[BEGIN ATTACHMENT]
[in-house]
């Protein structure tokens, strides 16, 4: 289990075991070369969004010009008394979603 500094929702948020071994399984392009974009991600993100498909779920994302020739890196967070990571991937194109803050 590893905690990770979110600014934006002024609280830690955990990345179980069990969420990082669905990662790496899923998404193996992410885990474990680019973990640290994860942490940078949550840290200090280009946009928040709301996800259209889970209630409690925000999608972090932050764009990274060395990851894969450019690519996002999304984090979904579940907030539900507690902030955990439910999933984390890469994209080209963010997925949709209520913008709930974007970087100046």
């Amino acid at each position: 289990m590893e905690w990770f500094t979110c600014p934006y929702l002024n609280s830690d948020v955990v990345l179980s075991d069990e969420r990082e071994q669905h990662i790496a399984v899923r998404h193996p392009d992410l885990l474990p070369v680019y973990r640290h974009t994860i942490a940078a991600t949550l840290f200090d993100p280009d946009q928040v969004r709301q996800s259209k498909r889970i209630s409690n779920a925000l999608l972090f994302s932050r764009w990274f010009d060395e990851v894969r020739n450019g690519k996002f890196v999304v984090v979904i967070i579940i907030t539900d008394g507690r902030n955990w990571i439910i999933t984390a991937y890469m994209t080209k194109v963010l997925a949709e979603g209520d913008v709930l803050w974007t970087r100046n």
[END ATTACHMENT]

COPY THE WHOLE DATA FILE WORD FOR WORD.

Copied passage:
[in-house]
């Protein structure tokens, strides 16, 4: 289990075991070369969004010009008394979603 500094929702948020071994399984392009974009991600993100498909779920994302020739890196967070990571991937194109803050 590893905690990770979110600014934006002024609280830690955990990345179980069990969420990082669905990662790496899923998404193996992410885990474990680019973990640290994860942490940078949550840290200090280009946009928040709301996800259209889970209630409690925000999608972090932050764009990274060395990851894969450019690519996002999304984090979904579940907030539900507690902030955990439910999933984390890469994209080209963010997925949709209520913008709930974007970087100046």
């Amino acid at each position: 289990m590893e905690w990770f500094t979110c600014p934006y929702l002024n609280s830690d948020v955990v990345l179980s075991d069990e969420r990082e071994q669905h990662i790496a399984v899923r998404h193996p392009d992410l885990l474990p070369v680019y973990r640290h974009t994860i942490a940078a991600t949550l840290f200090d993100p280009d946009q928040v969004r709301q996800s259209k498909r889970i209630s409690n779920a925000l999608l972090f994302s932050r764009w990274f010009d060395e990851v894969r020739n450019g690519k996002f890196v999304v984090v979904i967070i579940i907030t539900d008394g507690r902030n955990w990571i439910i999933t984390a991937y890469m994209t080209k194109v963010l997925a949709e979603g209520d913008v709930l803050w974007t970087r100046n």